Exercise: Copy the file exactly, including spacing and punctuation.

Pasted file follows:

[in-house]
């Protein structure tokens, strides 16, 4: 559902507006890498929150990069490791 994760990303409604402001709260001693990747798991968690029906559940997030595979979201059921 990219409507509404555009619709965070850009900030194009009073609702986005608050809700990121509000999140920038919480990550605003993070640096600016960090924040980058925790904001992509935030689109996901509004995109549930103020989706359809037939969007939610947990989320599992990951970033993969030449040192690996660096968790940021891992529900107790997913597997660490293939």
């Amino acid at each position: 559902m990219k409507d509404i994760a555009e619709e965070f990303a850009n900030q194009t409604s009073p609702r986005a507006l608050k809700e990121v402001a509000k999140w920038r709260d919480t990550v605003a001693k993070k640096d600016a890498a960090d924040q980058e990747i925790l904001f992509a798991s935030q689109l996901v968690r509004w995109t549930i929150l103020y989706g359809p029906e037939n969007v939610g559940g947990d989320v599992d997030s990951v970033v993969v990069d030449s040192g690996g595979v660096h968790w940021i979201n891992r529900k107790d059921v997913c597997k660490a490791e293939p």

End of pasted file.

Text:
[in-house]
């Protein structure tokens, strides 16, 4: 559902507006890498929150990069490791 994760990303409604402001709260001693990747798991968690029906559940997030595979979201059921 990219409507509404555009619709965070850009900030194009009073609702986005608050809700990121509000999140920038919480990550605003993070640096600016960090924040980058925790904001992509935030689109996901509004995109549930103020989706359809037939969007939610947990989320599992990951970033993969030449040192690996660096968790940021891992529900107790997913597997660490293939």
């Amino acid at each position: 559902m990219k409507d509404i994760a555009e619709e965070f990303a850009n900030q194009t409604s009073p609702r986005a507006l608050k809700e990121v402001a509000k999140w920038r709260d919480t990550v605003a001693k993070k640096d600016a890498a960090d924040q980058e990747i925790l904001f992509a798991s935030q689109l996901v968690r509004w995109t549930i929150l103020y989706g359809p029906e037939n969007v939610g559940g947990d989320v599992d997030s990951v970033v993969v990069d030449s040192g690996g595979v660096h968790w940021i979201n891992r529900k107790d059921v997913c597997k660490a490791e293939p």